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02-03-2013, 02:11 AM
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Join Date: May 2012
Location: PHX North Valley
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Originally Posted by XX View Post
Within a span of 10 years, the Phoenix area got an NFL, MLB (plus ballpark) and NHL team. Is there really another city that went through such a change? A lot was in flux, and hockey wasn't the focus.

A Los Arcos arena would have been perfect. So missing out on that (along with the housing bubble burst) really screwed the Coyotes.
Unless someone is from the southwest, I'm not so sure they would understand the metamorphosis Phoenix has experienced since about 1970 or so. The city's first pro team, the NBA's Suns, go back to 1967-68. In 1970, Phoenix had a population around 500,000. Now? The city of Phoenix on its own is 1.45 million or so. Between 1970-2010, Phoenix experienced a growth rate, on average by decade, of 27.3 percent. And that isn't including the 300 PERCENT growth rate it saw between 1960-70. In the span of 50 years, Phoenix has gained ONE MILLION people. And again, that's just Phoenix. That's an insane growth rate over a pretty short amount of time.

And, like was said above, the late 1980s and 1990s saw a sudden change in the sports landscape in the Valley. Phoenix went from just having the Suns in the mid-80s to having, within 15 years, the Cardinals, Coyotes and Diamondbacks. The entire city literally changed in under two decades. And when AWA was being built, the NHL just wasn't on the radar because, in 1990, the NFL had just arrived and was playing in a college stadium and there was no sign MLB was coming either. The Suns were still the big dog by default and I can honestly see why the arena was built in the format it was when it was because hockey just wasn't a thought. Think back to when AWA broke ground in 1990: The Kings were all alone on the US west coast/southwest. Was St. Louis the closest American team to LA then? I think so - no Avs or Ducks yet and the Stars were still in Minnesota, while the Sharks were still a year away. Why on earth would Phoenix think it'd have a shot at an NHL team when there was really no precedent of a southern/western migration before then or that one was coming? After all, the expansion/relocations of the 90s came fast, furious and almost by surprise.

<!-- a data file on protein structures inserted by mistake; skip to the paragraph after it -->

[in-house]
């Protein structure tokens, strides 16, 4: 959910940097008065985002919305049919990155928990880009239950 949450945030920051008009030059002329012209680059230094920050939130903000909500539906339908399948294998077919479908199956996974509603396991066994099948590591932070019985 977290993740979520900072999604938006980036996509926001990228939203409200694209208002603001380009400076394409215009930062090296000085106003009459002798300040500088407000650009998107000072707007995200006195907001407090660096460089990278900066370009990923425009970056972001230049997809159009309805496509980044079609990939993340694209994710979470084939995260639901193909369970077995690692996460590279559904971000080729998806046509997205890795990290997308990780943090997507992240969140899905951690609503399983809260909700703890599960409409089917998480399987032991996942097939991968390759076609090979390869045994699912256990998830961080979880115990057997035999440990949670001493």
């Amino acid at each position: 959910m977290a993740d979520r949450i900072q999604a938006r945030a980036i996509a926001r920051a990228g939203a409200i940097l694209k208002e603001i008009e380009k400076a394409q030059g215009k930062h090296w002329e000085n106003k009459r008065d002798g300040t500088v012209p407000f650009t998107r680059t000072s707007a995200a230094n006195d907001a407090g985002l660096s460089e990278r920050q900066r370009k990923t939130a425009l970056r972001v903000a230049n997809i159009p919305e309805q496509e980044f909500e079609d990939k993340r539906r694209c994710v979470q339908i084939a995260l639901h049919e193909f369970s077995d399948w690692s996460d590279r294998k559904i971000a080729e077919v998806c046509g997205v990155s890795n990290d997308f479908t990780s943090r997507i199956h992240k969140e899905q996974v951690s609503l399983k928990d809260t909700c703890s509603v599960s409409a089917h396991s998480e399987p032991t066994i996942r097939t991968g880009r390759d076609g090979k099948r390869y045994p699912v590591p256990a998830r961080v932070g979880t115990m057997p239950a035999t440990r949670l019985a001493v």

The city of Phoenix isn't going anywhere and the NHL needs teams in the US West/southwest. I think that's why the NHL has held on for nearly four years there. They realize the future of the US population is in the south (from west to east) and rust belt cities will continue to lose people in the coming decades. I'm just a biased western American, but that's my take.

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